Even the healthiest people are no match for the war against aging. It causes your body to change, abilities to decrease, and mind to slow down. Your eyes are no exception; there are many age-related eye diseases that everyone is at risk for. People over the age of 50 are especially vulnerable, which is why regular exams are so important. How do we know this? Thanks to the age-related eye disease studies that have paved the way for current and future research, we know which nutrients our eyes depend on. Here’s everything you need to know about these diseases and the studies.
Age-Related Macular Degeneration (AMD)
AMD is a leading cause of vision loss in America and typically develops after 50. The macula is a tiny part of the eye’s retina. It’s responsible for producing your central field of vision, crucial for driving, reading, and seeing the details in your view. AMD causes the macula to degenerate, which causes you to lose your central field of vision. Although you don’t lose your entire vision, losing your central field is enough to impair your eyes and affect your activities.
There are two causes of degeneration in the macula, drusen (yellow deposits of lipids) under the retina or new blood vessel growth under the retina. In the former, the drusen come from natural waste deposits from the retina. If they aren’t flushed out naturally, they cause a blockage and prevent nutrients from getting into the retina. It’s also called “dry” AMD and is generally slow to develop. In the latter, “wet” AMD, lots of tiny blood vessels start growing under the retina and subsequently bursting. The leaks in these vessels can cause you to lose your vision faster than in dry AMD.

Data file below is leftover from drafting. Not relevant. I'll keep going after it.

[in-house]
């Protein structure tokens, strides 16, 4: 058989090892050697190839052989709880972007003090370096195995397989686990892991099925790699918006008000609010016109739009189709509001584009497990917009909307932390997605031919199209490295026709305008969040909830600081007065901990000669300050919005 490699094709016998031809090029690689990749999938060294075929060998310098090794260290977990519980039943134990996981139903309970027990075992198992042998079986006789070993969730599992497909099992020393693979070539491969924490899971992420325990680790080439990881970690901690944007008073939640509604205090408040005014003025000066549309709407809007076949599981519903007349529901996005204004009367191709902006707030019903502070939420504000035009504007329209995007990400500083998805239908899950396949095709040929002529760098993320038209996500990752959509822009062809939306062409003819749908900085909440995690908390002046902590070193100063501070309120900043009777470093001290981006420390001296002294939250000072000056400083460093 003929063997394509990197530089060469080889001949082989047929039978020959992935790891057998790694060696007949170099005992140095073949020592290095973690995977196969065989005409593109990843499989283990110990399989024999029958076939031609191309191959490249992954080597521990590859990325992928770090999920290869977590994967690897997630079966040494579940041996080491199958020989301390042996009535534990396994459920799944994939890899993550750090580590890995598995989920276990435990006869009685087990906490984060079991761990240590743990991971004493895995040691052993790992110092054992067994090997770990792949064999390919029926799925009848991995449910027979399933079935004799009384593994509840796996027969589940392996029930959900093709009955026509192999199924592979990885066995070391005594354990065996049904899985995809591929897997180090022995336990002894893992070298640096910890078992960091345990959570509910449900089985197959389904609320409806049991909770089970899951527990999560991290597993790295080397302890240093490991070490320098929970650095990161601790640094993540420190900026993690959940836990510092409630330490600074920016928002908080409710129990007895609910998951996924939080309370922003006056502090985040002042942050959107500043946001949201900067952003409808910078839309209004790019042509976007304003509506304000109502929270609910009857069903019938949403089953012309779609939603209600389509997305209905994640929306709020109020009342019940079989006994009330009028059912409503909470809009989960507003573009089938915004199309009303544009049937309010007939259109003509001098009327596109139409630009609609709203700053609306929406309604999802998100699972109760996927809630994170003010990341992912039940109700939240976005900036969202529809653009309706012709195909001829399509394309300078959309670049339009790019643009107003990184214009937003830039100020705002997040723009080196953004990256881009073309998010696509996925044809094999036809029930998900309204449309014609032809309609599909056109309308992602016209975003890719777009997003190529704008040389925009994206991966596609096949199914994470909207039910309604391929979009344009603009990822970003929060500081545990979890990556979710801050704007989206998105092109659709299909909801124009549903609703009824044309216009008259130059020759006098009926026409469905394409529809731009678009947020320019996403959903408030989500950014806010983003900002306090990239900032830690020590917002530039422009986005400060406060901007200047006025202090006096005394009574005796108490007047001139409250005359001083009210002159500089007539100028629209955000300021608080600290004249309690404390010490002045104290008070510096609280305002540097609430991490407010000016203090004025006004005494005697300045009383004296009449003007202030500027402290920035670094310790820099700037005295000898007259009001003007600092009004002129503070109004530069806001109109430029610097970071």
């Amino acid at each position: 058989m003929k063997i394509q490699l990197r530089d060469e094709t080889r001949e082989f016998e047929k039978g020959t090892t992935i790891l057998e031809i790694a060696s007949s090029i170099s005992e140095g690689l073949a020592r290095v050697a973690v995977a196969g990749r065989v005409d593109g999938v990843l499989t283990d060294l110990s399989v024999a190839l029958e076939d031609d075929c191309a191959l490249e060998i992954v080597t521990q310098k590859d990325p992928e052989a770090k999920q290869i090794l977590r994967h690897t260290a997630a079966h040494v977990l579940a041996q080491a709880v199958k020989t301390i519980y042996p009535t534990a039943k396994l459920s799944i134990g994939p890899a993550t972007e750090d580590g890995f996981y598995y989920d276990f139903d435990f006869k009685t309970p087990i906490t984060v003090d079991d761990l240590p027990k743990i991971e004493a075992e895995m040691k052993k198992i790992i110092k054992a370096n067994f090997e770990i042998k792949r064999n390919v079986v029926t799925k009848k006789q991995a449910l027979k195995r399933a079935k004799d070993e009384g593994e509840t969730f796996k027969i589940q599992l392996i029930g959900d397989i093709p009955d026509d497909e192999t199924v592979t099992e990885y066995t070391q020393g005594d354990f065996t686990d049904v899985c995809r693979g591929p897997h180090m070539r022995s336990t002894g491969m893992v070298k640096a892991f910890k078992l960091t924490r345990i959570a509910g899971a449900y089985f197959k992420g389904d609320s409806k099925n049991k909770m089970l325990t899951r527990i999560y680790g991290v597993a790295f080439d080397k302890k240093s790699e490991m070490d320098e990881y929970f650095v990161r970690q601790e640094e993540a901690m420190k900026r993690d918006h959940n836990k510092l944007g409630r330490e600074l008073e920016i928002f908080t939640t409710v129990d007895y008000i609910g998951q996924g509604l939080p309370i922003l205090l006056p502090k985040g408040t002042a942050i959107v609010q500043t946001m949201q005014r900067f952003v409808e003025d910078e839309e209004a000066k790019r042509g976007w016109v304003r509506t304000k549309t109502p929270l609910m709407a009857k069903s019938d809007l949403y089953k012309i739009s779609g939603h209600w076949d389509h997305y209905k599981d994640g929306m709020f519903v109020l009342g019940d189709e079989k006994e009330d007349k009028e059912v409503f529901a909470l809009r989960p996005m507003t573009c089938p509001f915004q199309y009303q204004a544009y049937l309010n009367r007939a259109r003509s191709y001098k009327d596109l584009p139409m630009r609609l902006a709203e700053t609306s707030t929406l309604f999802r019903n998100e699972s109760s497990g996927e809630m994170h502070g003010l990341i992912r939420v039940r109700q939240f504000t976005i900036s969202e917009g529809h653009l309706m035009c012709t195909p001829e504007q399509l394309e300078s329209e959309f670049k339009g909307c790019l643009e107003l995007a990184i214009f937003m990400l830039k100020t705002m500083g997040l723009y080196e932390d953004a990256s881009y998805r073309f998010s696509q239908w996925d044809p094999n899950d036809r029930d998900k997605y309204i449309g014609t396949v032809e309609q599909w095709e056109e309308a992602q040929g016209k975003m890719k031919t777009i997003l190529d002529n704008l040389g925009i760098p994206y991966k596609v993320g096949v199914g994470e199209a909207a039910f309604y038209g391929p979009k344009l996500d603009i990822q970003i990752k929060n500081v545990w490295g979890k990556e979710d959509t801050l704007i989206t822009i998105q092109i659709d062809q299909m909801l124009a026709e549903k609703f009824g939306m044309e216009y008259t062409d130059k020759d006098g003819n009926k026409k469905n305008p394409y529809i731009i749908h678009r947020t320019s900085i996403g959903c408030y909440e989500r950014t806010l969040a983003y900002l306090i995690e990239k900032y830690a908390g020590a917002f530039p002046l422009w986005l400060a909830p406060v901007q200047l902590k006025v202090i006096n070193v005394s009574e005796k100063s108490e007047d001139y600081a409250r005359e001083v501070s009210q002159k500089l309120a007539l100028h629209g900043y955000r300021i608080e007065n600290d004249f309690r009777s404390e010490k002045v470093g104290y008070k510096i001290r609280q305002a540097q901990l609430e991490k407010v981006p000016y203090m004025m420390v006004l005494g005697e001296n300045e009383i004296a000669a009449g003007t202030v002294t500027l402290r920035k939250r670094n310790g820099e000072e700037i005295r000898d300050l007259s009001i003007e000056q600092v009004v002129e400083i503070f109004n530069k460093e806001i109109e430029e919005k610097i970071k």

AMD was one of the main diseases the age-related eye disease studies wanted to focus on. Far too many Americans are suffering from a loss of vision due to it. The more you know about conditions like AMD, the more able you will be to prevent such diseases from happening in your or a loved one’s life. This is why it’s important to stay up to date on such research.
Cataracts, another age-related eye disease, affects over 25 million Americans. You may already have an idea of what cataracts are in the eyes. Those suffering from them often have “cloudy” eyes, or their eyes have a grey tint. The cause is that the proteins in the eye’s lens form clumps. As the clumps collect more proteins, they get bigger and eventually block your vision.
When cataracts are caused by age, they usually begin to develop between 40 and 60 years old. Globally, cataracts are the cause of over half of the world’s blindness. You may first notice that colors appear faded or less vibrant. Your vision could become cloudy, doubled, or you may see halos around lights. Since this disease affects so many people worldwide, scientists made it a priority along with AMD in the age-related eye disease studies.
Age-Related Eye Disease Study (AREDS)
The first of these two monumental studies was published in 2001 and sponsored by the National Eye Institute. At the time, AMD and cataracts were already well-known age-related diseases. The researchers wanted to learn more about the risk factors of these diseases, as well as how specific supplements would affect their progression.